Culturing techniques of microbes allow isolating samples from the field to detect the presence of microorganisms by culturing them. Several culture media for growth of different microbes have been established. The most important growth media for microbes are nutrient broths and agar plates. In this article we will talk about culture media and its classification. Let’s get started!
What is Culture Media?
Agar as solidifying agent is used as a culture media. It is a complex polysaccharide function as a solidifying agent for culture media in petri plates, slants, and deeps. Generally, it is not metabolized by microbes, liquefies at 100C and solidifies at ~40C
How Culture Media can be Classified?
Bacterial culture media are often classified on the basis of at least 3 ways:
2. Nutritional component
3. Functional use
Classification depending on consistency
- Liquid media: These are available to be used in test-tubes, bottles or flasks. Liquid media are sometimes called as “broths” (such as nutrient broth). In liquid medium, bacteria may reproduce evenly producing smooth turbidity. No agar is added and are mostly used for inoculums preparation.
- Solid media: An agar plate may be a Petri dish that contains a growth medium (typically agar plus nutrients) accustomed culture microorganisms. 2% of agar is added. Agar is the most ordinarily used solidifying agent, as a result colony morphology, pigmentation, hemolysis can be appreciated. Examples include agar and nutrient agar.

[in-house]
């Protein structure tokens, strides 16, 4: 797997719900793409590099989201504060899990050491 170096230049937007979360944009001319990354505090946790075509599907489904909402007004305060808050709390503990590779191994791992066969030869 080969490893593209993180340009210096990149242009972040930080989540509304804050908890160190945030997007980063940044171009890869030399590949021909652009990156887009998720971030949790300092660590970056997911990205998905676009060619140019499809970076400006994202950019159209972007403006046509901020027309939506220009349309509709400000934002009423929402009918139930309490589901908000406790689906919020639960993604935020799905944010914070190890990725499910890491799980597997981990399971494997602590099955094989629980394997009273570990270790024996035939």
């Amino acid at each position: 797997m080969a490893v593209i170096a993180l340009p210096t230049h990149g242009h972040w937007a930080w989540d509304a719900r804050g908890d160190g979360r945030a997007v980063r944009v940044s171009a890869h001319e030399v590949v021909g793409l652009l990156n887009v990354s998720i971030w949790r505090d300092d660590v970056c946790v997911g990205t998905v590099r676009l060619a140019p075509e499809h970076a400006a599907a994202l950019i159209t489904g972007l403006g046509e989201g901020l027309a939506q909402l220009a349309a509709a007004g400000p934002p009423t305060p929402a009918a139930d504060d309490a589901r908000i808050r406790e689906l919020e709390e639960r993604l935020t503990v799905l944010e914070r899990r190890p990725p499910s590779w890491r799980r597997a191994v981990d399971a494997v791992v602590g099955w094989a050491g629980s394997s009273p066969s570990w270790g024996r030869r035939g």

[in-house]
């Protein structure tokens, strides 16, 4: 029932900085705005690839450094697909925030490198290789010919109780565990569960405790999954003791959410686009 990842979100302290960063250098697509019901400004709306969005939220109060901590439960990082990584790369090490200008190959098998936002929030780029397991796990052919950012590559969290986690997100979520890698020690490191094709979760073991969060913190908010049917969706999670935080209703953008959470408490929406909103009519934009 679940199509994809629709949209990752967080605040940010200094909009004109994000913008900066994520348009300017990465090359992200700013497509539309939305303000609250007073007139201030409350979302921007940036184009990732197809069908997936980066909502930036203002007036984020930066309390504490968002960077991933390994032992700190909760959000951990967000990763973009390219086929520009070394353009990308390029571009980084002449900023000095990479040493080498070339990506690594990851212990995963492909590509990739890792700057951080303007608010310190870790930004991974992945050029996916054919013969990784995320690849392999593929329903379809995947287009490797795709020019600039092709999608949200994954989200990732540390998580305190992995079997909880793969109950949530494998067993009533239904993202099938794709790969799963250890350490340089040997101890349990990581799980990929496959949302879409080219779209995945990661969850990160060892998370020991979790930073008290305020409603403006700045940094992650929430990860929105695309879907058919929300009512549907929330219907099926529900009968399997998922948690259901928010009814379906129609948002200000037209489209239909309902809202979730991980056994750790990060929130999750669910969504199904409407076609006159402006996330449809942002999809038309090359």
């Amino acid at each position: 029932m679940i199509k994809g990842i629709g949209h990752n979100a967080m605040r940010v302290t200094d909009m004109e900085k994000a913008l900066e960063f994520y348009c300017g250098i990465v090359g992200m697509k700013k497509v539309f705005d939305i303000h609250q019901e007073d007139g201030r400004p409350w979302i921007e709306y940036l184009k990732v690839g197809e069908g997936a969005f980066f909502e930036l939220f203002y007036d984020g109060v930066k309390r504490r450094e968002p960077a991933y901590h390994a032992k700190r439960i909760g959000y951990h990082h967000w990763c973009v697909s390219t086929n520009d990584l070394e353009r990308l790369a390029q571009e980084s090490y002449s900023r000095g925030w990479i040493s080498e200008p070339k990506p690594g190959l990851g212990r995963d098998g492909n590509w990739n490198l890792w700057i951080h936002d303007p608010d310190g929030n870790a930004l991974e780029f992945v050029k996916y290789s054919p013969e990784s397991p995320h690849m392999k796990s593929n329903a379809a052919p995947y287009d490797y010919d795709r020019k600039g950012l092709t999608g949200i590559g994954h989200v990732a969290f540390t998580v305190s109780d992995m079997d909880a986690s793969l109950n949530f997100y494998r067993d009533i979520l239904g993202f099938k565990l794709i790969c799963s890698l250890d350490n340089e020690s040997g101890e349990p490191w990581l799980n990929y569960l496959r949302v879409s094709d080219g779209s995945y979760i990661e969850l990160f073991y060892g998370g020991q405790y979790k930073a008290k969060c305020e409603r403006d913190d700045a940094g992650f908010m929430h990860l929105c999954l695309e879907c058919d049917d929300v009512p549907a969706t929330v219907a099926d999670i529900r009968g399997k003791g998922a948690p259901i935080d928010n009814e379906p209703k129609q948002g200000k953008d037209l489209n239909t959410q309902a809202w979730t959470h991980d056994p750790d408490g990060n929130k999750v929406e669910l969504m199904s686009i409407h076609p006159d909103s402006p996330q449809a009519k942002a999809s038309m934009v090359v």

- Semi-solid media: They are fairly soft and are important for the demonstration of bacterial movements and differentiating motile from non-motile strains. Example of Semi-solid media includes Hugh & Leifson’s oxidation fermentation in which 0.5% agar is added.
Classification depending on Nutritional Components
- Simple media: Simple media like peptone water, culture medium can support most non-fastidious bacteria. It’s also called as basal media. Eg: NB, NA. Nutrient Broth includes yeast extract, peptone, and NaCl. When 2% of agar is added to nutrient broth it forms agar.
- Complex media: Media aside from basal media are called complex media. They have special components in them that are essential for the growth of microorganisms. These special components such as casein hydrolysate, yeast extracts contain a mixture of a large number of chemicals in an unknown proportion.
- Synthetic media/Chemically defined media: Specially prepared media for research purposes where the composition of each component is standard. It’s prepared from pure chemical substances. Eg: peptone water (1% peptone + 0.5% NaCl in water).
Classification depending on Functional Use or Application
Form by the addition of more nutrients within the blood, serum, or egg to basal medium. It is a media accustomed isolate pathogens from a mixed culture which stimulate the growth of desired bacterium and inhibit growth of unwanted bacterium. Enriched media can be incorporated with inhibitory materials to suppress the growth of unwanted organism leading to the increase in numbers of desired bacteria. Examples of enriched media include:
- Selenite F Broth – for the isolation of Salmonella, Shigella, Tetrathionate Broth – inhibit coliforms, and alkaline Peptone Water – for Vibrio cholera.
- Chocolate Agar that can be a non-selective, enriched growth medium used for growing fastidious bacteria, like Haemophilus influenza, blood agar.